McDowell Presbyterian Church

A bit about our history:

     "The preaching of the gospel, having been attended with pleasing success on the Bullpasture River in the County of Pendleton, and there being no Presbyterian Church organized [here]...we on this date agree... and voluntarily consent, united together as a Christian Society and formed into a regular organized church to be known as the Central Union Church."   


      With these words is recorded the beginning of the McDowell Presbyterian Church on November 2, 1822.  The small body of 19 members accepted the form as prescribed by the Book of Confession of Faith.  Records show that from 1778 worship services were held in homes along the Bullpasture River, and that the Rev. Moses Hoge preached the first Presbyterian sermon at the house of Mrs. Dunwoody.   After being recognized by the Lexington Presbytery, Rev. John Hendren became the first Pastor, and James Curry and William (Ervine) Irvin were the first members elected to the Session. 

      Construction was started on a two room log church building near the present church in the village of Sugar Tree Grove (name changed to McDowell about 1850).  Worship services were held in the sanctuary and the Session and Sunday school used the second room, sharing with  local school children during the winter week days.

    In 1856, Robert Singleton donated the land for the present church building and manse (pastor's house).  Construction was immediately started.  Bricks were molded and fired on the site, with the women taking an active part in the process.  The manse was completed in 1879, with the Rev. Samuel McCune being the first resident.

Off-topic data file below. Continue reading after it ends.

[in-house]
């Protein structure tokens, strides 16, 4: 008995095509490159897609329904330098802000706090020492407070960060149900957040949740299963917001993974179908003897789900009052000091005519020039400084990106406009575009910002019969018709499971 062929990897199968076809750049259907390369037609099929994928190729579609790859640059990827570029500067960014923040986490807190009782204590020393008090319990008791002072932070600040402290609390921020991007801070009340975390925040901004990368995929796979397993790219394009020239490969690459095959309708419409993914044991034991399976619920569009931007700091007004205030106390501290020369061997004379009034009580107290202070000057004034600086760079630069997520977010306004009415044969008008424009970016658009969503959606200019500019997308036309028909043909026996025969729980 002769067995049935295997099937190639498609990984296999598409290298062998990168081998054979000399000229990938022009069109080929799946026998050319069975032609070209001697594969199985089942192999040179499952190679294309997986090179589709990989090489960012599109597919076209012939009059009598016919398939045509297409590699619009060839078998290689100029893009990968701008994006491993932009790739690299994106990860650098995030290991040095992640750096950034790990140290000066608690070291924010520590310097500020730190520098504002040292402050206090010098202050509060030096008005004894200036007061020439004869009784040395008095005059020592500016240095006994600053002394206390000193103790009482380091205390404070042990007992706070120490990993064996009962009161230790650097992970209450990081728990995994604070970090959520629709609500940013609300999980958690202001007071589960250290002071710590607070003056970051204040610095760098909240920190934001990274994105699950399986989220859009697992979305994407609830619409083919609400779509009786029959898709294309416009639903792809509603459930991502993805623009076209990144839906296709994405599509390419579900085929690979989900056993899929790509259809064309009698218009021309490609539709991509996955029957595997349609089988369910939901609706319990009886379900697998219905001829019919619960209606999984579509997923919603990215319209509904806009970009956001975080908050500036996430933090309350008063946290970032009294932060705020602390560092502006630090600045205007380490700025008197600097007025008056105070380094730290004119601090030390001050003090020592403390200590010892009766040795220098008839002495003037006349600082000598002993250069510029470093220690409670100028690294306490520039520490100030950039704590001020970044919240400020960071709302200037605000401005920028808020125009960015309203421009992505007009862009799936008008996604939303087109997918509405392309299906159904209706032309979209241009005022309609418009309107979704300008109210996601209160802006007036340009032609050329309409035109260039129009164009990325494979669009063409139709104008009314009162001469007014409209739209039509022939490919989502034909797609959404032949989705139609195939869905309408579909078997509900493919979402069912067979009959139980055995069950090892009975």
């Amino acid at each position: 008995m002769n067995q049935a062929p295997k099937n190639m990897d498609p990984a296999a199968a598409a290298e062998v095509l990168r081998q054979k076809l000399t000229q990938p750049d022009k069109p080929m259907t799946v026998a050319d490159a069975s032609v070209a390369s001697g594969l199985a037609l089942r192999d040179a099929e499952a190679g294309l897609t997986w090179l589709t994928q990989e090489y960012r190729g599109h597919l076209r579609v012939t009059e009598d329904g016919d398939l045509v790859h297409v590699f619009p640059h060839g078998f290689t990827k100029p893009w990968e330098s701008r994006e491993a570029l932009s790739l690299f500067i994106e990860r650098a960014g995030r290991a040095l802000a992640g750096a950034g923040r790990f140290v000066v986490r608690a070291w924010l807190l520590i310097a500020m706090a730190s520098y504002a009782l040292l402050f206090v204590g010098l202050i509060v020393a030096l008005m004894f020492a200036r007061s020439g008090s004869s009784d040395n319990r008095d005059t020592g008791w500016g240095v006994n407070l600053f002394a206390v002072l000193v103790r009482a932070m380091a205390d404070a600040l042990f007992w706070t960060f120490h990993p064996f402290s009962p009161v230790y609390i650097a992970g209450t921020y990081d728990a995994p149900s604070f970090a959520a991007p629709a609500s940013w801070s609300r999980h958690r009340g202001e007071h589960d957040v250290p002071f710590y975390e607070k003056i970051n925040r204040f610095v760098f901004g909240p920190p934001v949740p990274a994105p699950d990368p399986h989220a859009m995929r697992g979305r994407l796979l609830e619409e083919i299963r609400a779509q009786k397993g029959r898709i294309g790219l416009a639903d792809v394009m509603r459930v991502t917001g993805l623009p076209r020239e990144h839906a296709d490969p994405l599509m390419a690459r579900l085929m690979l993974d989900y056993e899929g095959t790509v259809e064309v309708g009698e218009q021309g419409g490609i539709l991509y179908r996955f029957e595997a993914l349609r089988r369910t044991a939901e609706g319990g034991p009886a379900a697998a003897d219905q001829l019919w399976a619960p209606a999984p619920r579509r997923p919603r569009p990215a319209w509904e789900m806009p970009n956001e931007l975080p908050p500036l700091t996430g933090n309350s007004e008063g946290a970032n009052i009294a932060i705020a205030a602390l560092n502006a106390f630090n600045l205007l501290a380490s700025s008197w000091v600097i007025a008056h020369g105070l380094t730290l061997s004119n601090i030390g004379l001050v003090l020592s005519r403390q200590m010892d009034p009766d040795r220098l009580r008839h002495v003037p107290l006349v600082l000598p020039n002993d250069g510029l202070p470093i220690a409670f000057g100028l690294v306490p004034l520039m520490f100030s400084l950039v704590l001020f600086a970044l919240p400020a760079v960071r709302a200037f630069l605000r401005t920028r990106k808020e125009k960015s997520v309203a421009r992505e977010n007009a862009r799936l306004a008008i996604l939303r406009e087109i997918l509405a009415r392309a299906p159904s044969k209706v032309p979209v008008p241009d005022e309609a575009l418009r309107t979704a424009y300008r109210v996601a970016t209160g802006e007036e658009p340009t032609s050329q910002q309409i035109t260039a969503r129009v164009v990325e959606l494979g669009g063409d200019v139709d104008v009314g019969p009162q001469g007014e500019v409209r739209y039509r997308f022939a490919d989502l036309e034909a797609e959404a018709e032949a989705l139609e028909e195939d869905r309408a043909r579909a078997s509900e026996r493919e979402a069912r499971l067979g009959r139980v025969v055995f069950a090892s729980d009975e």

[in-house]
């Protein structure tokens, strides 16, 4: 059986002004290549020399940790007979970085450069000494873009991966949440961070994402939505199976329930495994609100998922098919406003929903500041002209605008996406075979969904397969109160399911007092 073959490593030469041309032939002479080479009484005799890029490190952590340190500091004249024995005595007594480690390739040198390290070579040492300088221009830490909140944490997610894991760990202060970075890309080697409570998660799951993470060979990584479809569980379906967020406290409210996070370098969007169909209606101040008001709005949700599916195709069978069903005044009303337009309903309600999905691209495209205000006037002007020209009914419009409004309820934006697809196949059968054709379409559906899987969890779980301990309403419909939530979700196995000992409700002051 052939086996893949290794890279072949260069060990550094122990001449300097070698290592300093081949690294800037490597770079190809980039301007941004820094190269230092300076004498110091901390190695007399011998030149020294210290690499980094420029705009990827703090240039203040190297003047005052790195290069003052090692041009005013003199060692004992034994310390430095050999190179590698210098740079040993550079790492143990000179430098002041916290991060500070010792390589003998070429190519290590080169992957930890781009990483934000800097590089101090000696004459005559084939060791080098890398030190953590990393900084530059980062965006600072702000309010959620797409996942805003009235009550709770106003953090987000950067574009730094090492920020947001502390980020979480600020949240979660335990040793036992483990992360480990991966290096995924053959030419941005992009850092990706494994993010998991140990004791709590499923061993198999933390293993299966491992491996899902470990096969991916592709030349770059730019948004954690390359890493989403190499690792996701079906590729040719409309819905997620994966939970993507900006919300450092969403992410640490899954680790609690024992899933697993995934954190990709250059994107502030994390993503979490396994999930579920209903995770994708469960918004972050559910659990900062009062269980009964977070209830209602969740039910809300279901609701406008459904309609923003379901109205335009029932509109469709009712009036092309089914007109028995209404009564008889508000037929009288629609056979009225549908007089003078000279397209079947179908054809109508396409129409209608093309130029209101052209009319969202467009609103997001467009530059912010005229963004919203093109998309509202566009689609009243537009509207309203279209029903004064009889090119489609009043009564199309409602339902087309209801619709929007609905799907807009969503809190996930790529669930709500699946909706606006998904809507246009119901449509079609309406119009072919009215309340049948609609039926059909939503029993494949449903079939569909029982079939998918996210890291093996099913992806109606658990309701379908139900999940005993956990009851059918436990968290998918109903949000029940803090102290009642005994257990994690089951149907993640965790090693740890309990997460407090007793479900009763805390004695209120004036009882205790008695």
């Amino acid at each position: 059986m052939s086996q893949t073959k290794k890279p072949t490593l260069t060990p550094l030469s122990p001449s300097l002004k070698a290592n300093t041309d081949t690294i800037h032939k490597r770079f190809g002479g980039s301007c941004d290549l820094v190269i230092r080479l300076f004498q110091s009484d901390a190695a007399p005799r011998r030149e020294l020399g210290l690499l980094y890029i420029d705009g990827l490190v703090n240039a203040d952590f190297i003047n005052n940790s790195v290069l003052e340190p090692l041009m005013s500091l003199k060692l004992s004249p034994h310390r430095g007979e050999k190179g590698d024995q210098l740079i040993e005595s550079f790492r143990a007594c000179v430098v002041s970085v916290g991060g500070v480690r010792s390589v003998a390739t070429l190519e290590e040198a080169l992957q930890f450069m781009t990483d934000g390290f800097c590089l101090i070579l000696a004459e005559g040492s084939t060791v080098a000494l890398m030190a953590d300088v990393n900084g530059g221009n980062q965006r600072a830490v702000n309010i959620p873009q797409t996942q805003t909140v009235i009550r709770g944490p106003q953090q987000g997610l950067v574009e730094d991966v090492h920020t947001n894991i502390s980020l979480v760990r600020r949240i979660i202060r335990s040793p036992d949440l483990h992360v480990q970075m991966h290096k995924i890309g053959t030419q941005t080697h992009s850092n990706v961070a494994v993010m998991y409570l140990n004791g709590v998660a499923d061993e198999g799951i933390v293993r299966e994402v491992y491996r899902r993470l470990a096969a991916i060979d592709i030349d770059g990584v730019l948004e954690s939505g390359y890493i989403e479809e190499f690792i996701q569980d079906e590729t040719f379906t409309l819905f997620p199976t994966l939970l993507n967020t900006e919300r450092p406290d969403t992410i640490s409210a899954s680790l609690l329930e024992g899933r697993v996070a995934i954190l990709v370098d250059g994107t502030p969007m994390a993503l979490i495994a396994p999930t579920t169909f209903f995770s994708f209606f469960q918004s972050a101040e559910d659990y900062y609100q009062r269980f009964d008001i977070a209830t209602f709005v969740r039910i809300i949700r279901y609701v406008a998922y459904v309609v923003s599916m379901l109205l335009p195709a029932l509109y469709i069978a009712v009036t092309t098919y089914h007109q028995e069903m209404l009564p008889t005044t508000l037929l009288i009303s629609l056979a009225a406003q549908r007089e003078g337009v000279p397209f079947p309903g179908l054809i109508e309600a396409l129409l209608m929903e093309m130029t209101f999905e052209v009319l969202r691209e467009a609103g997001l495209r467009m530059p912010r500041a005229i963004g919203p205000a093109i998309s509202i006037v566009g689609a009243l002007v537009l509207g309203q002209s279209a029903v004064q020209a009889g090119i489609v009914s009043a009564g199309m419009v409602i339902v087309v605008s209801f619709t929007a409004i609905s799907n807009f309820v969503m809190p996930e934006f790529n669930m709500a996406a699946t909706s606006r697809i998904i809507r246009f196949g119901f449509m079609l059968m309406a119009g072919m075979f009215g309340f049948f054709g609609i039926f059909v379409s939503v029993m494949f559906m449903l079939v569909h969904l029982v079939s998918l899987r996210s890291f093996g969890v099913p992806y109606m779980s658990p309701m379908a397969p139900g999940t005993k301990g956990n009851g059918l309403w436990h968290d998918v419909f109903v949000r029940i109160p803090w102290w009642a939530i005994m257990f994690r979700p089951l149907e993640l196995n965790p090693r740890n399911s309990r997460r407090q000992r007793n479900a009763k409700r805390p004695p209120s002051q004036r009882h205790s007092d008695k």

Located on the turnpike between Monterey and Staunton, the church saw various uses during the Civil War.  Troops were billeted there, and once the pews were burned for firewood.  Many soldiers scratched the dates and their initials in the soft bricks, and many of the names are still visible today.  In May of 1862 General Stonewall Jackson and General Milroy

fought an important battle in McDowell and our church was damaged by a cannon ball.  There were 754 reported casualties in this conflict and the church was used as a hospital for both Union and Confederate troops.  Many of the dead of both sides are buried in a mass grave across from the church.  HERE IS A LINK LISTING BURIALS IN THE MCDOWELL CEMETERY:  

     In 1870, the church name was changed to McDowell Presbyterian Church, and it began to expand.  Outposts and chapels were established at Palo Alto, Liberty, New Prospect, Bethlehem, Clover Creek and Head Waters.  Of the chapels, only Clover Creek (now closed) and Headwaters remain.  Clover Creek continues to be maintained as an historic location, listed on the National Register of Historic places.  Headwaters Chapel is a strong and vital part of the Head Waters community and the life and work of the church.

    In 1950, a renovation and building program began, which resulted in new hardwood flooring, new pews, repointing of the brickwork, and the addition of Sunday School rooms, a kitchen and Fellowship Hall.  The Narthex and Sanctuary remain much the same in appearance today as when first built, save for the stained glass windows and the replacement of the twin wood burning stoves with electric heat, and the installation of air conditioning.  The small side entrance to the Narthex and balcony are remaining relics of the days of slavery.